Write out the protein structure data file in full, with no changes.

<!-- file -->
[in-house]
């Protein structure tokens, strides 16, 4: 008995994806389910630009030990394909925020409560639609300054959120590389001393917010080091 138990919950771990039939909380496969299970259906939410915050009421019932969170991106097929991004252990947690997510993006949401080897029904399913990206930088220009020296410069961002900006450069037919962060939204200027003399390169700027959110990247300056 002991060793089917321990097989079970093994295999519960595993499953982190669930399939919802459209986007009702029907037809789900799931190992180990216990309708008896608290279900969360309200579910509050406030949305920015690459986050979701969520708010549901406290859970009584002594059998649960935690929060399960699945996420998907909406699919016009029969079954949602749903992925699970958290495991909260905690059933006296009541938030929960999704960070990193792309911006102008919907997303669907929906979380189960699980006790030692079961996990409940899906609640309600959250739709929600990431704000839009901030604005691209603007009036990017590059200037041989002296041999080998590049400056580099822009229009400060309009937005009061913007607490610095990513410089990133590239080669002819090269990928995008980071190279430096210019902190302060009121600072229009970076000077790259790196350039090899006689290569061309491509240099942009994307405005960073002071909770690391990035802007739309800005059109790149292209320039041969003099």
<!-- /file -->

[in-house]
């Protein structure tokens, strides 16, 4: 008995994806389910630009030990394909925020409560639609300054959120590389001393917010080091 138990919950771990039939909380496969299970259906939410915050009421019932969170991106097929991004252990947690997510993006949401080897029904399913990206930088220009020296410069961002900006450069037919962060939204200027003399390169700027959110990247300056 002991060793089917321990097989079970093994295999519960595993499953982190669930399939919802459209986007009702029907037809789900799931190992180990216990309708008896608290279900969360309200579910509050406030949305920015690459986050979701969520708010549901406290859970009584002594059998649960935690929060399960699945996420998907909406699919016009029969079954949602749903992925699970958290495991909260905690059933006296009541938030929960999704960070990193792309911006102008919907997303669907929906979380189960699980006790030692079961996990409940899906609640309600959250739709929600990431704000839009901030604005691209603007009036990017590059200037041989002296041999080998590049400056580099822009229009400060309009937005009061913007607490610095990513410089990133590239080669002819090269990928995008980071190279430096210019902190302060009121600072229009970076000077790259790196350039090899006689290569061309491509240099942009994307405005960073002071909770690391990035802007739309800005059109790149292209320039041969003099």